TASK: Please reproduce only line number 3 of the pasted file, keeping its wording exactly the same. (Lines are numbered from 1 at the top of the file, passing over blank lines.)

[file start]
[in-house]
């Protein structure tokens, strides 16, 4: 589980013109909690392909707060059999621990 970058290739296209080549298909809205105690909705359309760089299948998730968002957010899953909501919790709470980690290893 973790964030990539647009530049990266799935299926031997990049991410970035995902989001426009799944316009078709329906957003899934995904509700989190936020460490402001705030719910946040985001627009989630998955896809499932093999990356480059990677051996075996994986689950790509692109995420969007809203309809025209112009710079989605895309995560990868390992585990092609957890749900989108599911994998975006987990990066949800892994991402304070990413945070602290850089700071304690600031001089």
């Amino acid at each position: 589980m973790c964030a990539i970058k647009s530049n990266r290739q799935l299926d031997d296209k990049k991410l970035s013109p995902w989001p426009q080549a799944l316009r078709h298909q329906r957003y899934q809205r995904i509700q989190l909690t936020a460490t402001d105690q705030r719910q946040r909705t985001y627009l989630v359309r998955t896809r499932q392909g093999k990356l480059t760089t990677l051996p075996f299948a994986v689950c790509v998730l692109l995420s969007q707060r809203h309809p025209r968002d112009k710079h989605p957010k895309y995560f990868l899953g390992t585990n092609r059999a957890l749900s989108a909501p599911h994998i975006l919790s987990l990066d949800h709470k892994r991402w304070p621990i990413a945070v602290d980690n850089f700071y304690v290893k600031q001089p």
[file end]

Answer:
């Amino acid at each position: 589980m973790c964030a990539i970058k647009s530049n990266r290739q799935l299926d031997d296209k990049k991410l970035s013109p995902w989001p426009q080549a799944l316009r078709h298909q329906r957003y899934q809205r995904i509700q989190l909690t936020a460490t402001d105690q705030r719910q946040r909705t985001y627009l989630v359309r998955t896809r499932q392909g093999k990356l480059t760089t990677l051996p075996f299948a994986v689950c790509v998730l692109l995420s969007q707060r809203h309809p025209r968002d112009k710079h989605p957010k895309y995560f990868l899953g390992t585990n092609r059999a957890l749900s989108a909501p599911h994998i975006l919790s987990l990066d949800h709470k892994r991402w304070p621990i990413a945070v602290d980690n850089f700071y304690v290893k600031q001089p």